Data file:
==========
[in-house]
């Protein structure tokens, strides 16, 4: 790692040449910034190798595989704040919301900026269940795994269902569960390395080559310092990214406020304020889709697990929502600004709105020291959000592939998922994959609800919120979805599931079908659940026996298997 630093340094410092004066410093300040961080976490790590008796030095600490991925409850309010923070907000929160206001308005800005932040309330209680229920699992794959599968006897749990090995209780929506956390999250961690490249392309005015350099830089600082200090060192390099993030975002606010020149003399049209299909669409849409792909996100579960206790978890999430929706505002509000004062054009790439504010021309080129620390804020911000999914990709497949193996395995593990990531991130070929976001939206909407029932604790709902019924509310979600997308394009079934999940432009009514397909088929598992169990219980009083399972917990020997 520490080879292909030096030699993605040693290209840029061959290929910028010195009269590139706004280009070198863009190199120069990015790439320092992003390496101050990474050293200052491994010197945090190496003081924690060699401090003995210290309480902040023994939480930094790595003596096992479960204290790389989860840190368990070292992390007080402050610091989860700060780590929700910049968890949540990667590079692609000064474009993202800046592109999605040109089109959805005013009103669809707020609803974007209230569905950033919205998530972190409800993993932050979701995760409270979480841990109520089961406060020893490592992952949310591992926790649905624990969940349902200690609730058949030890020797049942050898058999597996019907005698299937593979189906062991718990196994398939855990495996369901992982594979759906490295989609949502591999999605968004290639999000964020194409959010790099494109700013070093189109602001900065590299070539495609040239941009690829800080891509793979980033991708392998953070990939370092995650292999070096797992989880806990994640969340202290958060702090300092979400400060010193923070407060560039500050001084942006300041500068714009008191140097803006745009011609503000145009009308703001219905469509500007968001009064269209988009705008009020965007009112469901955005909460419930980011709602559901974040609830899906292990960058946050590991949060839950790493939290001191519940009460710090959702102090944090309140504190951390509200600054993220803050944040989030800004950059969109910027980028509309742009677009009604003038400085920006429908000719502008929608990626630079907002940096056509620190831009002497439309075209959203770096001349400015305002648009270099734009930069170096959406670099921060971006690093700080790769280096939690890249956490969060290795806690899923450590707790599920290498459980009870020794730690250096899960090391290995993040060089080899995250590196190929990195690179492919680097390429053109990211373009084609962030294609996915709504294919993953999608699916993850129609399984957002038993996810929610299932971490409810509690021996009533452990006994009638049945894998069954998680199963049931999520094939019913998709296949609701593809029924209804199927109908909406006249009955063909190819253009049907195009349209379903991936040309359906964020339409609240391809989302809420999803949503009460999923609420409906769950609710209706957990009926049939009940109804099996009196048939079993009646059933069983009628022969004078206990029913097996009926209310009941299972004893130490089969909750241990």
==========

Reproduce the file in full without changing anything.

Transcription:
[in-house]
């Protein structure tokens, strides 16, 4: 790692040449910034190798595989704040919301900026269940795994269902569960390395080559310092990214406020304020889709697990929502600004709105020291959000592939998922994959609800919120979805599931079908659940026996298997 630093340094410092004066410093300040961080976490790590008796030095600490991925409850309010923070907000929160206001308005800005932040309330209680229920699992794959599968006897749990090995209780929506956390999250961690490249392309005015350099830089600082200090060192390099993030975002606010020149003399049209299909669409849409792909996100579960206790978890999430929706505002509000004062054009790439504010021309080129620390804020911000999914990709497949193996395995593990990531991130070929976001939206909407029932604790709902019924509310979600997308394009079934999940432009009514397909088929598992169990219980009083399972917990020997 520490080879292909030096030699993605040693290209840029061959290929910028010195009269590139706004280009070198863009190199120069990015790439320092992003390496101050990474050293200052491994010197945090190496003081924690060699401090003995210290309480902040023994939480930094790595003596096992479960204290790389989860840190368990070292992390007080402050610091989860700060780590929700910049968890949540990667590079692609000064474009993202800046592109999605040109089109959805005013009103669809707020609803974007209230569905950033919205998530972190409800993993932050979701995760409270979480841990109520089961406060020893490592992952949310591992926790649905624990969940349902200690609730058949030890020797049942050898058999597996019907005698299937593979189906062991718990196994398939855990495996369901992982594979759906490295989609949502591999999605968004290639999000964020194409959010790099494109700013070093189109602001900065590299070539495609040239941009690829800080891509793979980033991708392998953070990939370092995650292999070096797992989880806990994640969340202290958060702090300092979400400060010193923070407060560039500050001084942006300041500068714009008191140097803006745009011609503000145009009308703001219905469509500007968001009064269209988009705008009020965007009112469901955005909460419930980011709602559901974040609830899906292990960058946050590991949060839950790493939290001191519940009460710090959702102090944090309140504190951390509200600054993220803050944040989030800004950059969109910027980028509309742009677009009604003038400085920006429908000719502008929608990626630079907002940096056509620190831009002497439309075209959203770096001349400015305002648009270099734009930069170096959406670099921060971006690093700080790769280096939690890249956490969060290795806690899923450590707790599920290498459980009870020794730690250096899960090391290995993040060089080899995250590196190929990195690179492919680097390429053109990211373009084609962030294609996915709504294919993953999608699916993850129609399984957002038993996810929610299932971490409810509690021996009533452990006994009638049945894998069954998680199963049931999520094939019913998709296949609701593809029924209804199927109908909406006249009955063909190819253009049907195009349209379903991936040309359906964020339409609240391809989302809420999803949503009460999923609420409906769950609710209706957990009926049939009940109804099996009196048939079993009646059933069983009628022969004078206990029913097996009926209310009941299972004893130490089969909750241990």